I'm not sure if the below curves (found at various websites) tells us the voltage can be lowered:

    I might have to learn some Russian, one day.

    And it seems I'll have to plot my own curves and find the right operating conditions.


    It seems that the stories I heard about early "tube computers" that reduced the heater voltage (to increase reliability) may have overlooked something. From Rod:

    "The heater voltage is far more critical than some people imagine, and if too low, the result can be cathode poisoning - a condition where the cathode materials are contaminated by trace amounts of gas."

    So in the case of this tube, I'll try to run at the lower end of the range, around 0.35A or so. That's 1/3 of an ampere, or 2W, damnit, and heating 50 of these tubes will draw 100W ! It's ironic since I chose the miniature ones to save power... Yet the insides heat in the 700-800°C ballpark.


    I found approximate equivalences. According to http://www.effectrode.com/signal-tubes/subminiature-tubes/, http://www.seymourduncan.com/forum/showthread.php?73998-Tubes-6021-vs-6021W,

    "The 6N16B can be substituted for U.S.A manufactured 6021 and 6N17B for 6112 subminiature tubes."

    "6021's european designation is Ecc70, and also NJ7P, it only has a gain factor of about 30"

    So once again the russians just copied the design though they kept using it much longer than other countries...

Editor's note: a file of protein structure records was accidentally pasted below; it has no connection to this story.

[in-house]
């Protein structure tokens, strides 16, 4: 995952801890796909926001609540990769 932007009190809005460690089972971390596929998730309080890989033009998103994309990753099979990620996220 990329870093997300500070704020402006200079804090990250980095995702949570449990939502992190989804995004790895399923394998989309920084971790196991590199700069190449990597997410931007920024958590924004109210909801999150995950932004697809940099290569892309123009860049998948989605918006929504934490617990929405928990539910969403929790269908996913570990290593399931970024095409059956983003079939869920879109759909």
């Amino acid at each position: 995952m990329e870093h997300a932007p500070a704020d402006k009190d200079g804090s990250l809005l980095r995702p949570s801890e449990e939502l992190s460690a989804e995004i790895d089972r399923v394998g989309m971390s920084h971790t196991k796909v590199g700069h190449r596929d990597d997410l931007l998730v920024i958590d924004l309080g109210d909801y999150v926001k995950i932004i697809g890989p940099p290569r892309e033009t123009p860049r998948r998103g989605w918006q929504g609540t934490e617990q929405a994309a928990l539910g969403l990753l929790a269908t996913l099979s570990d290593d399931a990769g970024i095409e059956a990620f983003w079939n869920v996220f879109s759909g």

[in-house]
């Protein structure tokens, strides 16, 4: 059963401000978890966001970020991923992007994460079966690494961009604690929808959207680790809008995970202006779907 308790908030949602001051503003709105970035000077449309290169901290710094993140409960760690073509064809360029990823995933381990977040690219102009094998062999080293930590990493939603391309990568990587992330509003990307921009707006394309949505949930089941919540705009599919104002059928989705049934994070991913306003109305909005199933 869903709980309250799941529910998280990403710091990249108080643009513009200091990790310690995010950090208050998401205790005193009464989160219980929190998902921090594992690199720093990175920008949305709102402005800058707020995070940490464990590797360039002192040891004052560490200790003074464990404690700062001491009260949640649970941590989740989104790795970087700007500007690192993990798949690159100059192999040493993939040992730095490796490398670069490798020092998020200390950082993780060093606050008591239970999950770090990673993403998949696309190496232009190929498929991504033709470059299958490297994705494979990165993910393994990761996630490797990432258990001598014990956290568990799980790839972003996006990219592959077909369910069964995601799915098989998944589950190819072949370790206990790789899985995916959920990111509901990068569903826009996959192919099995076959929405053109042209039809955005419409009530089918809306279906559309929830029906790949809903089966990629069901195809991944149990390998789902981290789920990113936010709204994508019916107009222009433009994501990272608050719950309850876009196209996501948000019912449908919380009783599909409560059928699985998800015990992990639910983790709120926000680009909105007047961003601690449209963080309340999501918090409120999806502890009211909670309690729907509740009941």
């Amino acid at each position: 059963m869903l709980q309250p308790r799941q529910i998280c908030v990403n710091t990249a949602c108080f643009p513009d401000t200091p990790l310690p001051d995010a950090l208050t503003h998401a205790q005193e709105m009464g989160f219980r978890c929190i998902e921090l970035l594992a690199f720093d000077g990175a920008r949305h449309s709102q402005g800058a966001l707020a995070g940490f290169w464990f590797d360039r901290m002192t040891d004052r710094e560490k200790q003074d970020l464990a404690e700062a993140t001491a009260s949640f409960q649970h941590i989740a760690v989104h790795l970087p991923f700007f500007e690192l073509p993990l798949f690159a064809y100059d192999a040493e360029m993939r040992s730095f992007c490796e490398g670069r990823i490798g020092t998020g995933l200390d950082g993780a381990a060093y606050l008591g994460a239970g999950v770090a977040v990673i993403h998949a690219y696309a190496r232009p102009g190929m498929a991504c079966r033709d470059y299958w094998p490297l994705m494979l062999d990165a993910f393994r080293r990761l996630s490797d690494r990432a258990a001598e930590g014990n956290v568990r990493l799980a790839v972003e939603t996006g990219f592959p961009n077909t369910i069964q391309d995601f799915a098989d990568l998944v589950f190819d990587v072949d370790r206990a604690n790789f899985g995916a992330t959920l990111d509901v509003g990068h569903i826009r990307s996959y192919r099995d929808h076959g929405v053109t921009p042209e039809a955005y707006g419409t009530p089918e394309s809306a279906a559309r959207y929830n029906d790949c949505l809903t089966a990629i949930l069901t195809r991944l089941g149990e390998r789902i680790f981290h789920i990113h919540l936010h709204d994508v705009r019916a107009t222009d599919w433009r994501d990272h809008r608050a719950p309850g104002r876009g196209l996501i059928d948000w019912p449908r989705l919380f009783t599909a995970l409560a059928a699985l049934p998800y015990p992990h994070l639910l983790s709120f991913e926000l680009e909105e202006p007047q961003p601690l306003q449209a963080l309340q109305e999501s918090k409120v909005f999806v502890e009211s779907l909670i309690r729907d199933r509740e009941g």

Knowing the equivalences lets me extend the research of other compatible schematics and circuits...

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Discussions

K.C. Lee wrote 04/18/2017 at 18:49 point

Looks like the IBM circuit is doing passive level shifting ( -100V and resistor dividers) to about +31V or -18V.  You'll need to work out the different values for 60V.  You'll still need a low current negative supply and around -30V depending on the divider values.

Running the filament at slightly lower voltage can probably increase the MTBF.

  Are you sure? yes | no

Yann Guidon / YGDES wrote 04/19/2017 at 07:34 point

Well I will just give up on MTBF, since 1) there are less tubes than ENIAC so I'm less affected 2) I don't imagine it running continuously, or even often. Tube should be considered as "expendable" :-/

For the level shifting, I'll see my stock of weird Zeners...

  Are you sure? yes | no

K.C. Lee wrote 04/19/2017 at 11:41 point

Zener voltages are not well defined when the current is well below the publish values in the datasheet.  The resistor divider current is around 200uA, so you can't use it directly in series to the inputs.  If you increase the input current to each tube, then the fan out each "gate" can drive is reduced.

However you can lift the cathode voltage by using zener diodes.  (I don't know enough in the arcane technology to fully understand the implications.)

  Are you sure? yes | no

Tom Anderson wrote 04/17/2017 at 04:17 point

This looks good:

http://wikis.olin.edu/ca/doku.php?id=2014:vacuum_tube_sr_latch

It looks like they are running at full voltage. There should be a lower-voltage version somewhere.